More About Arloc Sherman

Arloc Sherman

Sherman is a Senior Researcher focusing on family income trends, income support policies, and the causes and consequences of poverty.

Full bio and recent public appearances | Research archive at

November 1 SNAP Cut Will Hit Veterans in Every State

October 28, 2013 at 4:10 pm

Count low-income veterans — thousands in every state, according to a new Center analysis —  among the nearly 48 million people whose nutrition benefits will be cut later this week.  As we’ve previously explained, the 2009 Recovery Act’s temporary boost in Supplemental Nutrition Assistance Program (SNAP) benefits ends on November 1, which will result in a benefit cut for each of the program’s recipients.

The 2009 Recovery Act temporarily boosted SNAP benefits as a form of effective economic stimulus and to reduce the hardship that low-income families faced during the recession.  This benefit increase is set to expire on November 1.  The coming benefit cut will reduce SNAP benefits, which are already modest, for all households by 7 percent on average, or about $10 per person per month.  Without the Recovery Act’s boost, SNAP benefits in fiscal year 2014 will average less than $1.40 per person per meal.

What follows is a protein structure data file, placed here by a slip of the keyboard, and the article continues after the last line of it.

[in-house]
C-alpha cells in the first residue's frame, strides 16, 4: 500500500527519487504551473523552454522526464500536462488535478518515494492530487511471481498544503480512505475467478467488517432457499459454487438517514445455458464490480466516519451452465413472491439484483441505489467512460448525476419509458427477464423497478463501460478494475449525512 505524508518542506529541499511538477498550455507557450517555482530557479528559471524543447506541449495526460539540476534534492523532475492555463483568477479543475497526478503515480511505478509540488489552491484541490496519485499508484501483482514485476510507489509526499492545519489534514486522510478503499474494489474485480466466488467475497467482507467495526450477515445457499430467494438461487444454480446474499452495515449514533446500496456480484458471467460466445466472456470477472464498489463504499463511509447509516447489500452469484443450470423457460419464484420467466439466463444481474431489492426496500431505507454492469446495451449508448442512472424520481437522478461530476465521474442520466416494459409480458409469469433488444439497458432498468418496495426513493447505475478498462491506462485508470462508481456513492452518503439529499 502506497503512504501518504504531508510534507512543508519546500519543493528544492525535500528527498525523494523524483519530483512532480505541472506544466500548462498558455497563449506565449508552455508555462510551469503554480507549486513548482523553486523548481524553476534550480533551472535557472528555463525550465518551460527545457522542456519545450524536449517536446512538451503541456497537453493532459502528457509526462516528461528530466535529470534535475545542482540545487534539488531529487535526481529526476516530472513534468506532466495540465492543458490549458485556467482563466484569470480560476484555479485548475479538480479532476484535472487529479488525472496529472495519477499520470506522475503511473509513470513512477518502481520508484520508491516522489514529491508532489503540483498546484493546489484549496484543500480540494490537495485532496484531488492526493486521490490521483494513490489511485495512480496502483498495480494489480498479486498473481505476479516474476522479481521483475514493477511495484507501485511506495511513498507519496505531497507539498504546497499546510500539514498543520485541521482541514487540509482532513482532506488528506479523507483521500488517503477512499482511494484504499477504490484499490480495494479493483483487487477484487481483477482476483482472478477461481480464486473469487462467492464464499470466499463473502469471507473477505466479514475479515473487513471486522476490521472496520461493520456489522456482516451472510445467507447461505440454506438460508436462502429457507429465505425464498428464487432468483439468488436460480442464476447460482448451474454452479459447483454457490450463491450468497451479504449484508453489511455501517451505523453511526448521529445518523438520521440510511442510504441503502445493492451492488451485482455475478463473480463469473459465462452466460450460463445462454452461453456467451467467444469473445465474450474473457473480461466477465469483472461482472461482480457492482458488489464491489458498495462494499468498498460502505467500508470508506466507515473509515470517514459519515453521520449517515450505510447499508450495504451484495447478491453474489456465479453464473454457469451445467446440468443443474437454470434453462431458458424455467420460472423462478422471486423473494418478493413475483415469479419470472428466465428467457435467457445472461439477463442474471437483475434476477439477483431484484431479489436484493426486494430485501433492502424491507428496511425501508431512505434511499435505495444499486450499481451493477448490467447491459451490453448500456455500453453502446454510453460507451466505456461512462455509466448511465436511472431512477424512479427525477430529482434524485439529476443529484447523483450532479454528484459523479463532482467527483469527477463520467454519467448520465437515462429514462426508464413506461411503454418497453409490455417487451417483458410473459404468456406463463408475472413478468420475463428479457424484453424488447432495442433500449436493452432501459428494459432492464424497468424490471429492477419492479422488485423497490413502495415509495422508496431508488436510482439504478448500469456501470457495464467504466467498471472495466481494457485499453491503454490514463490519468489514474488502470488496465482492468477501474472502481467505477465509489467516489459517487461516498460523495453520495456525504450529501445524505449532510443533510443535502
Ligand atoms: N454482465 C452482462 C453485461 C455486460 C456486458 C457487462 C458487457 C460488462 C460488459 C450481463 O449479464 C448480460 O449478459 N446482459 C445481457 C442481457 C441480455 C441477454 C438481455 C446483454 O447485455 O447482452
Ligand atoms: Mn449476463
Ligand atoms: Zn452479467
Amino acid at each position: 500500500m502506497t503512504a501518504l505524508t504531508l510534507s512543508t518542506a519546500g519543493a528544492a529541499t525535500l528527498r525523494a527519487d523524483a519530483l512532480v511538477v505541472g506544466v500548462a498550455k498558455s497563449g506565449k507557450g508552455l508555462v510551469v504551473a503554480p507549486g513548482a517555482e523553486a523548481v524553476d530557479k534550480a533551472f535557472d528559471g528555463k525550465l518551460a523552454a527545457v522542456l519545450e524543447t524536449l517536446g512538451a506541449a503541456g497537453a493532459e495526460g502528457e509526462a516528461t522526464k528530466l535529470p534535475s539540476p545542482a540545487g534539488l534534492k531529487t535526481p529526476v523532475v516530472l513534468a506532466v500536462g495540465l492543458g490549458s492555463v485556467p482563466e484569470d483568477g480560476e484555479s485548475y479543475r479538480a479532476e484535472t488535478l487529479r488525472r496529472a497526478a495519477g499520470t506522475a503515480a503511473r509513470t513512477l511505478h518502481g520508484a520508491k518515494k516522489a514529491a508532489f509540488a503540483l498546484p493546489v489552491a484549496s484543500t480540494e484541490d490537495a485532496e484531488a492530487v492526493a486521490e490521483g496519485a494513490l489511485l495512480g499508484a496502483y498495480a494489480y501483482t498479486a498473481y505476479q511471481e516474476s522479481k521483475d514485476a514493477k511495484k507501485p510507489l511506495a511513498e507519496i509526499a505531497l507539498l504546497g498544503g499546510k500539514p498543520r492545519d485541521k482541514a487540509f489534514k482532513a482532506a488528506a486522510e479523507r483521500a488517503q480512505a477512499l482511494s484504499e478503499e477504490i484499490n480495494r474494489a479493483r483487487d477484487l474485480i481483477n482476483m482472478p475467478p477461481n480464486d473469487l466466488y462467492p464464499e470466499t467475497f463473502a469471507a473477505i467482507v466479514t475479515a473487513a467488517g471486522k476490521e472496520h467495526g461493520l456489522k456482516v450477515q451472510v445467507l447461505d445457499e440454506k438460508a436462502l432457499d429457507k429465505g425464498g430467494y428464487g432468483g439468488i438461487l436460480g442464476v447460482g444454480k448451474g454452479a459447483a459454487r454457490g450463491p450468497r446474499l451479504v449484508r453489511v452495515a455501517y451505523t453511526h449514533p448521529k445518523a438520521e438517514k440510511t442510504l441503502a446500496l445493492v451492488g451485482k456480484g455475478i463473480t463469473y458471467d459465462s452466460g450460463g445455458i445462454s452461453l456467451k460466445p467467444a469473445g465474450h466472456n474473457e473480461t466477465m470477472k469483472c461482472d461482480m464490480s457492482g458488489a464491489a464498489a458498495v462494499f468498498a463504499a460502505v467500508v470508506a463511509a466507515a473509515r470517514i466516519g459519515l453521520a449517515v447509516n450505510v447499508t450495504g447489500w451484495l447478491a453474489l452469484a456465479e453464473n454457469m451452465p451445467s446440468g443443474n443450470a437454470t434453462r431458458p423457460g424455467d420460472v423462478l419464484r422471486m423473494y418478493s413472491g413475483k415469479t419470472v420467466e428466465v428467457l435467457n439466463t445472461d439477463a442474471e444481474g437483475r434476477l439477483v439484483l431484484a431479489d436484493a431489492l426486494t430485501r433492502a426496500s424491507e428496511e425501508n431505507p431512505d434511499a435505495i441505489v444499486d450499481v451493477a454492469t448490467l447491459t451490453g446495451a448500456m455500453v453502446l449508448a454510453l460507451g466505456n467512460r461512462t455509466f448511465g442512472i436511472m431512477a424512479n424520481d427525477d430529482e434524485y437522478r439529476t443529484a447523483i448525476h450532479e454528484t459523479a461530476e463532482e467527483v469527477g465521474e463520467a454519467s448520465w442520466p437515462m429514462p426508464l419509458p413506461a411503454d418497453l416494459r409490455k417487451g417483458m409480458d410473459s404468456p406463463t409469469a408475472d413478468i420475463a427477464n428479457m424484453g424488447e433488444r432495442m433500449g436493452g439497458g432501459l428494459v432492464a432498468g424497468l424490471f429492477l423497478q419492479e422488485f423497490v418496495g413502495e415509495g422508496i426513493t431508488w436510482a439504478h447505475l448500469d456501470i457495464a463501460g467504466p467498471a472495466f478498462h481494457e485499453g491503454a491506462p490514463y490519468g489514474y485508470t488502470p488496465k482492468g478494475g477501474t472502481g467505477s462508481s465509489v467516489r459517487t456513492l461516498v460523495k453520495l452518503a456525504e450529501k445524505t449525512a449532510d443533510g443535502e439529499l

For low-income veterans, who may be unemployed, working in low-wage jobs, or disabled, SNAP provides an essential support that enables them to purchase nutritious food for their families.

Our new analysis, which uses data from the Census Bureau’s American Community Survey, finds that thousands of veterans lived in SNAP households in every state between 2009 and 2011.  For instance, more than 100,000 veterans lived in SNAP households in two states:  Florida (109,500) and Texas (105,700).